A chance purchase at a garage sale has a tendency to result in a column for me. It’s happened before — I knew it would happen again. After initially passing up the opportunity to buy an Oct. 22, 1938, Crescent-News edition, I had second and third thoughts about going back to purchase the musty treasure for $2.
The amazingly large 64-page newspaper was a special edition, the biggest ever printed in Defiance at that time. The year 1938 marked two significant anniversaries in the city’s newspaper history and the 50th year of continuous publication of a daily newspaper.
The city’s first newspaper, published in 1838 was the Defiance Banner. Over the years, throughout the 1800s, there were several newspapers including the Defiance Democrat, Defiance County Express, Daily Crescent, Republic Daily Express and Weekly Express. In 1888, there was a final consolidation and the Crescent was the only newspaper left in Defiance.
And just like owners and newspaper names, employees have come and gone — some by choice, others ... not so much.
Working at the same place of employment for more than 30 years, a lot of people I’ve known have come and gone. My first memory is of publisher, Mr. Gordon Dix. No one ever called him Gordon — it was always Mr. Dix — as he was a gentle-man to be respected.
Mike Cummins, a tall, lanky guy, initially hired me so many years ago as a photographer. That job morphed into so many other responsibilities in the years I have been here. I will always remember him for his love of Stephen King Books, golfing and cigarettes — not necessarily in that order. He is definitely missed by those at the office that were here before he retired. Come to think of it, that amounts to only about five of us in the entire building.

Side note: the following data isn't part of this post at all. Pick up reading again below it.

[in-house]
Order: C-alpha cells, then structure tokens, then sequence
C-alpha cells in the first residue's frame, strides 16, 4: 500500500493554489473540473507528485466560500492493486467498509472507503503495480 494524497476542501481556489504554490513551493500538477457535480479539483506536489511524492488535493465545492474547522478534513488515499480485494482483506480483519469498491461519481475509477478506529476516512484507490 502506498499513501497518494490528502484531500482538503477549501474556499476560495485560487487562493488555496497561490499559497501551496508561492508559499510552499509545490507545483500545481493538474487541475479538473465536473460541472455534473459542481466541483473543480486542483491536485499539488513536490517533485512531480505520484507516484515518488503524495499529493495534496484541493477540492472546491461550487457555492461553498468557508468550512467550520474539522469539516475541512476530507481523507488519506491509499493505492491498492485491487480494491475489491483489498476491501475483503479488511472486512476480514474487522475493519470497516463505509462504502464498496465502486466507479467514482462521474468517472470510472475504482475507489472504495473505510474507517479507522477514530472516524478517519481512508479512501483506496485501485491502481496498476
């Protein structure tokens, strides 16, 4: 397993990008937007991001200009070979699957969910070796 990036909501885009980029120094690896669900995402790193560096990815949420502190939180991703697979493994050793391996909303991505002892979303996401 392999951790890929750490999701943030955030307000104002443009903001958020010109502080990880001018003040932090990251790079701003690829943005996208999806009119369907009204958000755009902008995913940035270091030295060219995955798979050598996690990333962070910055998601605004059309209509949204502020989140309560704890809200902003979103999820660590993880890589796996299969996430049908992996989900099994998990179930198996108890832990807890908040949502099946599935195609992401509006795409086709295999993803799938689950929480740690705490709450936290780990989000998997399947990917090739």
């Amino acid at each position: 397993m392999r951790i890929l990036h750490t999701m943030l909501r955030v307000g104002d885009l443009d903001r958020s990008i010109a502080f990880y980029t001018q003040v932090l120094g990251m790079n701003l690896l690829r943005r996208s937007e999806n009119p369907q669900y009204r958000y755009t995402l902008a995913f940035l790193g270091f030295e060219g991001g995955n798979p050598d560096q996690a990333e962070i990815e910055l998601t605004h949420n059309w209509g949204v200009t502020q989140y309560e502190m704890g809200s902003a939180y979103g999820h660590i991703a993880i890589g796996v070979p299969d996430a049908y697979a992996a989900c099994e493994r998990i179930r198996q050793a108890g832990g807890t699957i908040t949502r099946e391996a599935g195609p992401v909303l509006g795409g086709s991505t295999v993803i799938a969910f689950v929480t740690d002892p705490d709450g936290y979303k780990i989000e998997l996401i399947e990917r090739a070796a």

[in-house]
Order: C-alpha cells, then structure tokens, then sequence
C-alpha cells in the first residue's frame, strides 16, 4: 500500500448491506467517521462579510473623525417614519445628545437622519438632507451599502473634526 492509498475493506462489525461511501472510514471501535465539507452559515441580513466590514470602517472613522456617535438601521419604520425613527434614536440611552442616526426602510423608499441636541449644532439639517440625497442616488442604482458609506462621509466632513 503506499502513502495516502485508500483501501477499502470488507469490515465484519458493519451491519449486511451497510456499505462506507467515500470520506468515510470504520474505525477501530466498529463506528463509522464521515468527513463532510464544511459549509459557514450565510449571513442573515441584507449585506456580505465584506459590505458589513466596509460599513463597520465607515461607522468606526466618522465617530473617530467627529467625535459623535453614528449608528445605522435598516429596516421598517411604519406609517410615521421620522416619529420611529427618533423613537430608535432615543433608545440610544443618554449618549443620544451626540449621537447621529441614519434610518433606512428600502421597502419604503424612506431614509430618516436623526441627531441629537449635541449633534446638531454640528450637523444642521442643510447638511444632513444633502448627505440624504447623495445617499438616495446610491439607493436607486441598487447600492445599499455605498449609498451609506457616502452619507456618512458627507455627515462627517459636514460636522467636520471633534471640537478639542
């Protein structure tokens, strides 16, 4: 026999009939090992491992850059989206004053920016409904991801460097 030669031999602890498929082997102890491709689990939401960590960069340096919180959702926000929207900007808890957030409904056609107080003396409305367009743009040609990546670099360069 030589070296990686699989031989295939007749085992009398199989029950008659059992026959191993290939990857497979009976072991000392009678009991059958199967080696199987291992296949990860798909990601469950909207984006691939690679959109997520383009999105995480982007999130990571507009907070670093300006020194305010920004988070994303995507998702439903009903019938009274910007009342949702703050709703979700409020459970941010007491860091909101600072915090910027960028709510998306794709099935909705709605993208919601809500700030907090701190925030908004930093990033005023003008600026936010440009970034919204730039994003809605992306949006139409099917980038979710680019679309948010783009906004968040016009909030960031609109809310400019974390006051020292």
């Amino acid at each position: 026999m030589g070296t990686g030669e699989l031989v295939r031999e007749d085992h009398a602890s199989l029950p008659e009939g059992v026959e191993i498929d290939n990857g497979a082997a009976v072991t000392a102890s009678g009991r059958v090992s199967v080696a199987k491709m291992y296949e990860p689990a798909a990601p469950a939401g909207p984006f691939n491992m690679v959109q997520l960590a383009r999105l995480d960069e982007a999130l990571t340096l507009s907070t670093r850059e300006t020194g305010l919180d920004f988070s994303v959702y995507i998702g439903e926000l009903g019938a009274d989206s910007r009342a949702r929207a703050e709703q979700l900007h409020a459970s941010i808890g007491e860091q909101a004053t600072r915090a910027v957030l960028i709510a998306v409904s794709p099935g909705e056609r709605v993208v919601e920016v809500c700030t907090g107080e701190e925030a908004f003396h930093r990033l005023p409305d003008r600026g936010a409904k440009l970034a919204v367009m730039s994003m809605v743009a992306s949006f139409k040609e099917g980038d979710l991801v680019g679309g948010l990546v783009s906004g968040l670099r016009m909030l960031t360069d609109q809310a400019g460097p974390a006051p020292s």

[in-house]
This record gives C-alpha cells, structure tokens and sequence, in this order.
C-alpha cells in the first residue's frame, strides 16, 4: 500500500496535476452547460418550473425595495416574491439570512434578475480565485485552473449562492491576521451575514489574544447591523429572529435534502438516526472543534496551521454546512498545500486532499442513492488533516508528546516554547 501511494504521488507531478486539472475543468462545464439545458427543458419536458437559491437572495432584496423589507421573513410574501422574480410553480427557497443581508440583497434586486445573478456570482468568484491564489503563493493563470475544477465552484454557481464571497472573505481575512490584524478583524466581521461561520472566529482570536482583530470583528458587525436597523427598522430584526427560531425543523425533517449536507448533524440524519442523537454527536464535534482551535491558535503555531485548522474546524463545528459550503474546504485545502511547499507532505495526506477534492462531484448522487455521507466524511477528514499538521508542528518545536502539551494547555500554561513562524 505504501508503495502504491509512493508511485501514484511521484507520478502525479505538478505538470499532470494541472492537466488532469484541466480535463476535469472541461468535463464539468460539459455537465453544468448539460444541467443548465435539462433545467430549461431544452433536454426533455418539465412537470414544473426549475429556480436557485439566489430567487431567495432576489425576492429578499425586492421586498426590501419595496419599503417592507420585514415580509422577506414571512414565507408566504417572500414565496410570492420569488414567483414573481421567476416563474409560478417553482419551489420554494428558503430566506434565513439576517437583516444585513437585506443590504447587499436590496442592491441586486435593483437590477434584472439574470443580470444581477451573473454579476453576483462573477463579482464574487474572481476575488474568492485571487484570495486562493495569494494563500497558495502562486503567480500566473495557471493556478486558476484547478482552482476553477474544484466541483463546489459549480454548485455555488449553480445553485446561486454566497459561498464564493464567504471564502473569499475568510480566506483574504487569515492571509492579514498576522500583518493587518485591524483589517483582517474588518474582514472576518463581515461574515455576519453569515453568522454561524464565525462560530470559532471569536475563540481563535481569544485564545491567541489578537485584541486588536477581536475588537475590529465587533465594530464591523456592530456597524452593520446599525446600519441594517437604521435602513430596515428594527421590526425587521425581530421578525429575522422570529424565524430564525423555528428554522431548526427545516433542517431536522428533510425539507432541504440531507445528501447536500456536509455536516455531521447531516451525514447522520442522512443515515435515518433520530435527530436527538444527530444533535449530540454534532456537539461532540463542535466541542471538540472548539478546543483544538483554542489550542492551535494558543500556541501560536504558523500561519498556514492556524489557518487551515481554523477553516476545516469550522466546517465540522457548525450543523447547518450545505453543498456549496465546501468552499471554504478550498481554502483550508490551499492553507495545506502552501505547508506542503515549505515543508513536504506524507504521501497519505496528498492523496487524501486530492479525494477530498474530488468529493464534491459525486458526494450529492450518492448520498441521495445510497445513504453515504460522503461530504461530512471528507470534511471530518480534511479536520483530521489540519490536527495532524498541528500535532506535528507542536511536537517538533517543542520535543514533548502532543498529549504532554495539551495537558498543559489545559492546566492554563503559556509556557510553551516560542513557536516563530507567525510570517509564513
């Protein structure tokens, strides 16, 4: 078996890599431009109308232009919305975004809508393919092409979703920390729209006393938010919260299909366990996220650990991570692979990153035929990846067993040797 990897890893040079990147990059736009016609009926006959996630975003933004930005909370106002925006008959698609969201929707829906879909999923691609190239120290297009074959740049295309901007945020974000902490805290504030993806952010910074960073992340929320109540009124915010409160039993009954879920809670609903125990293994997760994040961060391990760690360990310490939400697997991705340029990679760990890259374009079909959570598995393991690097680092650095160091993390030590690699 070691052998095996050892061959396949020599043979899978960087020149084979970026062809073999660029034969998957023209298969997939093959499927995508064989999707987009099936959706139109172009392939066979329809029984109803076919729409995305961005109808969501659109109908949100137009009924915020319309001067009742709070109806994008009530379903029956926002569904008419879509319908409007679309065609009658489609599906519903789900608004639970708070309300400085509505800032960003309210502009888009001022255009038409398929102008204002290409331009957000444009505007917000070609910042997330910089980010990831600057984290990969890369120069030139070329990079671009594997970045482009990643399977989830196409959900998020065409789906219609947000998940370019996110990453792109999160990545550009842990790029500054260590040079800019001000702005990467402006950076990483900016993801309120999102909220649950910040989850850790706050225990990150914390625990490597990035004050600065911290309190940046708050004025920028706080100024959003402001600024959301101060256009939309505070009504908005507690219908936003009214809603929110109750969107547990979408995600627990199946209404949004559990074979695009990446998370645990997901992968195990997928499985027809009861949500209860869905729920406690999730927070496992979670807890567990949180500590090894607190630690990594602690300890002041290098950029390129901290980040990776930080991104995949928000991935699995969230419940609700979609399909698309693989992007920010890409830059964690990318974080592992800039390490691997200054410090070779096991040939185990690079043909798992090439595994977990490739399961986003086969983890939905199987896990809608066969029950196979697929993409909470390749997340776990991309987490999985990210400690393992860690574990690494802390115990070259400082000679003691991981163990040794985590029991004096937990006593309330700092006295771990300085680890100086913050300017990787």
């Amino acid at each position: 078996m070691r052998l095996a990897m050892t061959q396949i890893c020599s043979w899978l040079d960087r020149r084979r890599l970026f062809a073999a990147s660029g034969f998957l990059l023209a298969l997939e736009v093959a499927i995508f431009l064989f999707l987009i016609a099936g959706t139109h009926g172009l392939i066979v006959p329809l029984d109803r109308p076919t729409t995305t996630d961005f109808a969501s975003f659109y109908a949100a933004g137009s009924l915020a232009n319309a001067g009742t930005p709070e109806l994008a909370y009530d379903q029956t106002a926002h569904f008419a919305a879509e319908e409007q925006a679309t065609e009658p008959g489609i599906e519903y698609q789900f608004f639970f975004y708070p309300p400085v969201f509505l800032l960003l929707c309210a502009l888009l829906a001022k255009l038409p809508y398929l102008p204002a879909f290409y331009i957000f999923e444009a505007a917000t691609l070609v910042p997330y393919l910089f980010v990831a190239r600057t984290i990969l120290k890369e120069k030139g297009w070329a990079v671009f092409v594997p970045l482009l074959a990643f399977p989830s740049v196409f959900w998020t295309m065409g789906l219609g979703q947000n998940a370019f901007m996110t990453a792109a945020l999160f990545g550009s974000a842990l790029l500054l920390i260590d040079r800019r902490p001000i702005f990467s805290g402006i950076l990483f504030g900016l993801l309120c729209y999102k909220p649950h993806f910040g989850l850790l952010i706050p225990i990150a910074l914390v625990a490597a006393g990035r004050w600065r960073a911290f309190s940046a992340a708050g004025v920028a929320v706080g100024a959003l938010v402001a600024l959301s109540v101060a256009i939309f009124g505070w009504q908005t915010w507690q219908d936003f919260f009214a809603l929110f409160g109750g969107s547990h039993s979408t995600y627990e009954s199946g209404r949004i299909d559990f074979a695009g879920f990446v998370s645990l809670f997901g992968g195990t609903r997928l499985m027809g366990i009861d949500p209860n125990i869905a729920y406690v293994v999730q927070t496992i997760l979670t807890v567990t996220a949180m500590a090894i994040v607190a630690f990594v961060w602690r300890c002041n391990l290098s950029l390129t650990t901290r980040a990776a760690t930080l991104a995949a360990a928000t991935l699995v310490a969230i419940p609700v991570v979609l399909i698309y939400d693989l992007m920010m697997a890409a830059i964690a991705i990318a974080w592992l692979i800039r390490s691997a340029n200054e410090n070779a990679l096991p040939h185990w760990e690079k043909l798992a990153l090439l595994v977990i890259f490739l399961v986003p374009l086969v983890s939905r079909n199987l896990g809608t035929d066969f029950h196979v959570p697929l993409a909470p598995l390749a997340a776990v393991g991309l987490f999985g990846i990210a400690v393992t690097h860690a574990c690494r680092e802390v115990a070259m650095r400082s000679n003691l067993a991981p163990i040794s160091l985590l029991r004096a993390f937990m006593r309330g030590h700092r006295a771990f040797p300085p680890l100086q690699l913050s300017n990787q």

Then there was Teri Hageman, the former area editor. Growing up in the same neighborhood, I credit her with helping put in a good word to Cummins that likely got me hired as a photographer initially. She left us way too early, but I will remember her as being tough, but fair.
Jack Palmer had a knack for remembering every sports fact known to mankind.
And then there was Duane Darrah, who worked in the old press room before we started printing at Fort Wayne. Duane had a tendency to come upstairs to the newsroom at least an hour after we went to press — quick to point out a mistake the newsroom staff obviously missed.
Don Meyer, who passed away Saturday, used to work in the photography darkroom and production department prior to his retirement. It took me the longest time to finally convince him that batteries for the camera flashes should not be stored in the refrigerator. I tend to have a persistent streak in me that ultimately causes people to give in — and at least it shut me up for awhile.
One of my favorites was Jack Sandys, who used to layout and “paste up” the pages before they got sent to the camera room. He did that well before the “age of computer pagination.” His last years at the paper included working on a file where we put all of the digital photos for the day. He would take the photos from a file named after him (and continues to be named after him to this day), “Jack’s scans,” and do his magic to make them look good.
At 4 a.m. the day of the downtown fire at the corner of Clinton and First streets, I showed up with camera in hand and Jack was already at work. He took me down to the press room, pointed out the 2-story ladder attached to the wall and sent me on my way to the roof for photos of the fire.
All of them had years of newspaper experience, something those of us who remember them can truly appreciate.